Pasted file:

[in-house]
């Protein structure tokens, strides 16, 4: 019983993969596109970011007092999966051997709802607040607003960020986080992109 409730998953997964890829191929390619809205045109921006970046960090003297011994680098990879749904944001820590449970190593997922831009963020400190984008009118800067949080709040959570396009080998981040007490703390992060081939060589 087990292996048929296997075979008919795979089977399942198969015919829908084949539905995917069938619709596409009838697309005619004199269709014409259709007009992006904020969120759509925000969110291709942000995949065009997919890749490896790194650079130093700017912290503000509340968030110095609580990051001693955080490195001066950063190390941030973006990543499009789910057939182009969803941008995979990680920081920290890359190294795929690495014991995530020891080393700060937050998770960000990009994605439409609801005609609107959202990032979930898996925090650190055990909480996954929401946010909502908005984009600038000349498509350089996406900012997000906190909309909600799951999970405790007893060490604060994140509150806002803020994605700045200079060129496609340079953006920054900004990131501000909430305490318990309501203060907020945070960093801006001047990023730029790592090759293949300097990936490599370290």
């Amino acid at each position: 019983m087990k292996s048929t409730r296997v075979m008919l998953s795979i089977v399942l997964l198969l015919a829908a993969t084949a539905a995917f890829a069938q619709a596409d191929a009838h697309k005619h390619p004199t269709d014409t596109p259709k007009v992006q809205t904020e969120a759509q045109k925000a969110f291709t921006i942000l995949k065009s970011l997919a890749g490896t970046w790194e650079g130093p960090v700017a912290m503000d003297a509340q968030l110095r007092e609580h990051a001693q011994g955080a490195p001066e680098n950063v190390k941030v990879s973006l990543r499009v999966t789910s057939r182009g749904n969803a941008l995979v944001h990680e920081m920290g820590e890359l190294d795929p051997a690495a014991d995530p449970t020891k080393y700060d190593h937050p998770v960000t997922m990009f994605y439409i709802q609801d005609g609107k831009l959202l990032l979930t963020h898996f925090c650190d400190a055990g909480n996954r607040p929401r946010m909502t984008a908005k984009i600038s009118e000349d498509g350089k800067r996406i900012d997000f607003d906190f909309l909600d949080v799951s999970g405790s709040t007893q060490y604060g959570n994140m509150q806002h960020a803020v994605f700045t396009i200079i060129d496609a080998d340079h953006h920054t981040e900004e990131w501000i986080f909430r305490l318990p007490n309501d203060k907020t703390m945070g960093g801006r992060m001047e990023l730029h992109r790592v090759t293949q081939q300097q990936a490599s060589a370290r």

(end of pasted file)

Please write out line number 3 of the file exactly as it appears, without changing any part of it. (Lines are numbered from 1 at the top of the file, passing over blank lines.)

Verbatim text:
């Amino acid at each position: 019983m087990k292996s048929t409730r296997v075979m008919l998953s795979i089977v399942l997964l198969l015919a829908a993969t084949a539905a995917f890829a069938q619709a596409d191929a009838h697309k005619h390619p004199t269709d014409t596109p259709k007009v992006q809205t904020e969120a759509q045109k925000a969110f291709t921006i942000l995949k065009s970011l997919a890749g490896t970046w790194e650079g130093p960090v700017a912290m503000d003297a509340q968030l110095r007092e609580h990051a001693q011994g955080a490195p001066e680098n950063v190390k941030v990879s973006l990543r499009v999966t789910s057939r182009g749904n969803a941008l995979v944001h990680e920081m920290g820590e890359l190294d795929p051997a690495a014991d995530p449970t020891k080393y700060d190593h937050p998770v960000t997922m990009f994605y439409i709802q609801d005609g609107k831009l959202l990032l979930t963020h898996f925090c650190d400190a055990g909480n996954r607040p929401r946010m909502t984008a908005k984009i600038s009118e000349d498509g350089k800067r996406i900012d997000f607003d906190f909309l909600d949080v799951s999970g405790s709040t007893q060490y604060g959570n994140m509150q806002h960020a803020v994605f700045t396009i200079i060129d496609a080998d340079h953006h920054t981040e900004e990131w501000i986080f909430r305490l318990p007490n309501d203060k907020t703390m945070g960093g801006r992060m001047e990023l730029h992109r790592v090759t293949q081939q300097q990936a490599s060589a370290r």